Click profit online in China

Updated: 2014-05-26 07:42

By MENG JING (China Daily)

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A recent PwC Global Total Retail Survey of 15,000 online respondents from 15 territories found that the Chinese respondents were more active in online shopping compared to their global counterparts.

About 62 percent of the Chinese respondents said they shop online every week, compared with just 21 percent of global respondents. In addition, these people more often use social media and also make purchases through mobile devices.

The Chinese government has seen e-commerce as the catalyst that will help it transition from an export-oriented society to one that is more driven by domestic purchases.

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According to studies conducted by the Chinese Academy of Social Sciences, online shopping, which directly generates more than 10 million jobs, will drive about 5.48 percent of China's economic growth by 2020.

"It may seem like a small number, but it can have a strong influence on the economy. Not only will the size of the economy increase, but the economic structure can also benefit from the e-influence," says Li Yongjian, head of Information and e-Business Studies at the National Academy of Economic Strategy at the Beijing-based academy.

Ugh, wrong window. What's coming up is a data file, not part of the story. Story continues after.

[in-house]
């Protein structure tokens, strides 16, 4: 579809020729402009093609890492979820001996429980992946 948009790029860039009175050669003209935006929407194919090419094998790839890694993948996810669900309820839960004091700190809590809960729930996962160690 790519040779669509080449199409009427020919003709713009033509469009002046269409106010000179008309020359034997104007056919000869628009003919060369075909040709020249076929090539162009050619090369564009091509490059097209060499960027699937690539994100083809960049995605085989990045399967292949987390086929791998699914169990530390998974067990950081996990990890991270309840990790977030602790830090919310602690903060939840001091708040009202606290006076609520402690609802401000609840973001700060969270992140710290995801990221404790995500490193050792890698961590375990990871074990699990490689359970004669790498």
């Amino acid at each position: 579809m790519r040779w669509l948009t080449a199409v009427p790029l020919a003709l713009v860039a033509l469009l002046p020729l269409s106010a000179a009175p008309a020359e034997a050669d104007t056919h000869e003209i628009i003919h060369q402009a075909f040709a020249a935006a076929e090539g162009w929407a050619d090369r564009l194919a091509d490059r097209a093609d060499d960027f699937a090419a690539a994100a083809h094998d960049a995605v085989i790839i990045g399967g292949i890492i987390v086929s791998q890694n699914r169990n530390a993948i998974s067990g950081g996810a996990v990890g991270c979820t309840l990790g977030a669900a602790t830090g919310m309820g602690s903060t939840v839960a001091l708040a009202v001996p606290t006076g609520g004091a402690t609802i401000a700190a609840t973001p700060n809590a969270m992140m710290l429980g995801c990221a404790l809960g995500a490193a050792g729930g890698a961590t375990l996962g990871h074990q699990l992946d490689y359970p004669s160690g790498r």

The conveniences associated with online shopping also help in narrowing the purchasing gap between urban and rural China. "People have access to the same products online, be it in first-tier cities or fourth-tier cities," Li says.

The online purchasing power of small cities or even counties in China is something that cannot be ignored for companies looking to carve a niche in China. Alipay, the e-payment arm of Alibaba, found that residents of Yiwu, Zhejiang (home to a major wholesale market for appliances, accessories and toys) spent an average of 40,000 yuan online in 2013, more than twice the amount for Beijing.

On Alipay's top 100 list of small cities and counties, 36 out of the 100 localities were in Zhejiang. Jiangsu province ranked second, with 27 small cities, followed by Fujian with 13.

Residents of the top 100 small cities and counties shopped online eight times on average last year. Those who spent more than 1 million yuan in 2013 mostly came from Yiwu and Cangnan county in Zhejiang, as well as Changshu, a city in Jiangsu province.